**Open Loop Tuning Rules**

Process Reaction Curve:

The process reaction curve is an approximate model of the process, assuming the

process behaves as a first order plus deadtime system. The process reaction curve

is identified by doing an open loop step test of the process and identifying process

model parameters.

· Put the controller in manual mode

· Wait until the process value (Y) is stable and not changing

· Step the output of the PID controller - The step must be big enough to see a

significant change in the process value. A rule of thumb is the signal to noise

ratio should be greater than 5.

· Collect data and plot as shown below.

· Repeat making the step in the opposite direction.

· K = the process gain

K = Change in Process Value/ Change in manipulated value

Open Loop Tuning

Most tuning rules have a suggested range of applicability based on the ratio of a/t.

Check to make sure the tuning rule is applicable before using.

· These tuning rules do not work for integrating processes. (level control for example)

· Make sure the PID equation your DCS uses is consistent with the standard form. If it

is not transform the tuning constants to the appropriate form for your DCS.

Some DCS systems use scaled values in the PID equation. If so tuning constants

based on process engineering units may be incorrect.

· Steps should be made around the expected operating point.

· Steps should be made in both directions. Dynamics are very often directionally

dependent.

· If the system is nonlinear steps should be made around the most sensitive (highest K

value) part of the expected operating range. If this is not done it is possible for the

controller to become oscillatory or even unstable when controlling in this region.

· Different tuning rules are based on different performance criteria. Select the one that

most closely represents your desired response

· Remember these tuning rules are based on approximate models and thus should be a

starting point in the tuning process.

· Beware of derivative action

Ø Derivative action is very sensitive to process noise.

Ø If setpoint changes will be made to the process the controller should be doing

derivative action on measurement not error. If the derivative action is on error the

output of the controller will spike when setpoint changes are made.

Ø Derivative action is best suited for processes with significant deadtime and lag.

**Closed Loop Tuning Rules**

Ziegler-Nichols closed loop tuning is based on stability margins. To identify process

parameters:

- Turn off both integral and derivative action in the controller. This can usually be

accomplished by putting zeros in the integral and derivative tuning parameters. - Set the proportional gain (Kc) to a small value.
- Put the controller in Auto mode.
- Make a small step in the controller setpoint.
- Observe the process response.
- If the controller does not continually cycle (stability limit), increase the controller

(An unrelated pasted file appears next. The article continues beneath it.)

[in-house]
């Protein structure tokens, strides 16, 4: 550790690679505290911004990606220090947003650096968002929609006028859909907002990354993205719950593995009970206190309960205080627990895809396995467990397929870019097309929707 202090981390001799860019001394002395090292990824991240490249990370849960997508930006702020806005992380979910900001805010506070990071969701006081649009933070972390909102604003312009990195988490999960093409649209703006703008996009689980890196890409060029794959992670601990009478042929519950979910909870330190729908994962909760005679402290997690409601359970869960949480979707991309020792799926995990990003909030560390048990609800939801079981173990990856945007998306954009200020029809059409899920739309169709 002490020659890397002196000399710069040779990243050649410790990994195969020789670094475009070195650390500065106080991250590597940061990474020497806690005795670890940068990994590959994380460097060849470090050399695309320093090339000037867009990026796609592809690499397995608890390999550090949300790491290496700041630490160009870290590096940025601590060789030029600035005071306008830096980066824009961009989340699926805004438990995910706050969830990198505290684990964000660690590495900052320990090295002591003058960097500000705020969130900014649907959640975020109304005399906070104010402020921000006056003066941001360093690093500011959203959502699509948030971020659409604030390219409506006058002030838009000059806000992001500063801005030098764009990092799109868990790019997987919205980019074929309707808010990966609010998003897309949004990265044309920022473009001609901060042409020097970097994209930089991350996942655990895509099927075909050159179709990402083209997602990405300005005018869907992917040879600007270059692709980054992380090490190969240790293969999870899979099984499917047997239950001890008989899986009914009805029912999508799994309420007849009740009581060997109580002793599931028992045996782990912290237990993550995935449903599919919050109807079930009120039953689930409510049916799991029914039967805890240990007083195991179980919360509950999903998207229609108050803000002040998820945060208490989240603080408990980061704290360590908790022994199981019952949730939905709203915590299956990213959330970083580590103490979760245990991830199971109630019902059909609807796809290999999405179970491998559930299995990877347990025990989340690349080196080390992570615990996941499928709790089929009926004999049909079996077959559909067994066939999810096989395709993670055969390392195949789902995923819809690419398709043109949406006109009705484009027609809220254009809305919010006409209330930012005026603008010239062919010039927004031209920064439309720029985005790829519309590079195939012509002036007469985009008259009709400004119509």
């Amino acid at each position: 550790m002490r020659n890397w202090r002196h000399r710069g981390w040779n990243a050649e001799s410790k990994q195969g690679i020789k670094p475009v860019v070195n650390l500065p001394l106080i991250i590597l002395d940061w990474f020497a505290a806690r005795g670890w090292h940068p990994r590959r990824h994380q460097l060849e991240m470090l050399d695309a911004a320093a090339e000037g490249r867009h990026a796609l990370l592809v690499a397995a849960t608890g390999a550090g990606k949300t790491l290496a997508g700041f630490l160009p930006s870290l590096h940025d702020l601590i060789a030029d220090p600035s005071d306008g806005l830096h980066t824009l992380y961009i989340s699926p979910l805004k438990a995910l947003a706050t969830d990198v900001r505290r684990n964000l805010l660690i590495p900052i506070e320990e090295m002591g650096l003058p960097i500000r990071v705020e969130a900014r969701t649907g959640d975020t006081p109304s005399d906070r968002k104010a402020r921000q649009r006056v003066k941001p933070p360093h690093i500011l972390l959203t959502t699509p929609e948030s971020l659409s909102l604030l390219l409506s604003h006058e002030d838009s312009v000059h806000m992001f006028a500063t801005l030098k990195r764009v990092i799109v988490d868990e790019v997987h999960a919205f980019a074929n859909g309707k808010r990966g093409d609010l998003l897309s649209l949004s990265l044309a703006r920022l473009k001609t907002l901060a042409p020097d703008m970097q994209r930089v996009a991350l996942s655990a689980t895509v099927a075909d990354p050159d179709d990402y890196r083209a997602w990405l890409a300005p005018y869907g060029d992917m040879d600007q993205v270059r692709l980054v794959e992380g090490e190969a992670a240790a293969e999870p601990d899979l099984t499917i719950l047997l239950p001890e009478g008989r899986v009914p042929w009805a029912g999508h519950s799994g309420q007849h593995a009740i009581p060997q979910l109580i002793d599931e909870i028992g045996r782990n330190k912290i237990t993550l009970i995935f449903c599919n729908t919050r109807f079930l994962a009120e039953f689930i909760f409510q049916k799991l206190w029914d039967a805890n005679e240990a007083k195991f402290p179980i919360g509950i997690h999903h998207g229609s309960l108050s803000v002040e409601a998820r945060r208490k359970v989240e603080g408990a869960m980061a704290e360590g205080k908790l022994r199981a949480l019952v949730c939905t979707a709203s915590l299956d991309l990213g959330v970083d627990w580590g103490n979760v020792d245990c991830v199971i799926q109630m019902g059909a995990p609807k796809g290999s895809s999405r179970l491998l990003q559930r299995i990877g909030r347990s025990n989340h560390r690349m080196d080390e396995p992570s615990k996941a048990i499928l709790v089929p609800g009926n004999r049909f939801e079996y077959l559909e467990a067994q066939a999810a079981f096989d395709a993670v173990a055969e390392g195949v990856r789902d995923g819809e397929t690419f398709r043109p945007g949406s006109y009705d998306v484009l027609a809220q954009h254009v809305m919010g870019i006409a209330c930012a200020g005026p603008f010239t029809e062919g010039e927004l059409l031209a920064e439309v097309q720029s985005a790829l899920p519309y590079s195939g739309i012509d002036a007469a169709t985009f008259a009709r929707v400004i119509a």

gain (Kc) and repeat from step 4. - Once the controller continually oscillates, the controller gain is the ultimate gain Kcu.
- Measure the period of the cycle and this is the ultimate period Pu.

Things to watch out for (Closed Loop Tuning):

· Many processes should not be tuned using stability limit tuning rules. To get the

process parameters the system has to be brought to the brink of instability. This is

very often undesirable and sometimes even dangerous.

· Recognize that with P-only control there will be steady state offset.

· Do not let the manipulated variable saturate high or low.

· Use the smallest controller gain that gives marginal stability as the ultimate gain.

· Make sure the PID equation your DCS uses is consistent with the standard form. If it

is not transform the tuning constants to the appropriate form for your DCS.

Some DCS systems use scaled values in the PID equation. If so tuning constants

based on process engineering units may be incorrect.

· Steps should be made around the expected operating point.

· Steps should be made in both directions. Dynamics are very often directionally

dependent.

· If the system is nonlinear steps should be made around the most sensitive (highest

process gain value) part of the expected operating range. If this is not done it is

possible for the controller to become oscillatory or even unstable when controlling in

this region.

· Cycle won’t always be symmetric due to different dynamics for process steps up Vs

down.

· Tuning rules should be a starting point in the tuning process.

· Beware of derivative action

Ø Derivative action is very sensitive to process noise.

Ø If setpoint changes will be made to the process the controller should be doing

derivative action on measurement not error. If the derivative action is on error the

output of the controller will spike when setpoint changes are made.

Ø Derivative action is best suited for processes with significant deadtime and lag.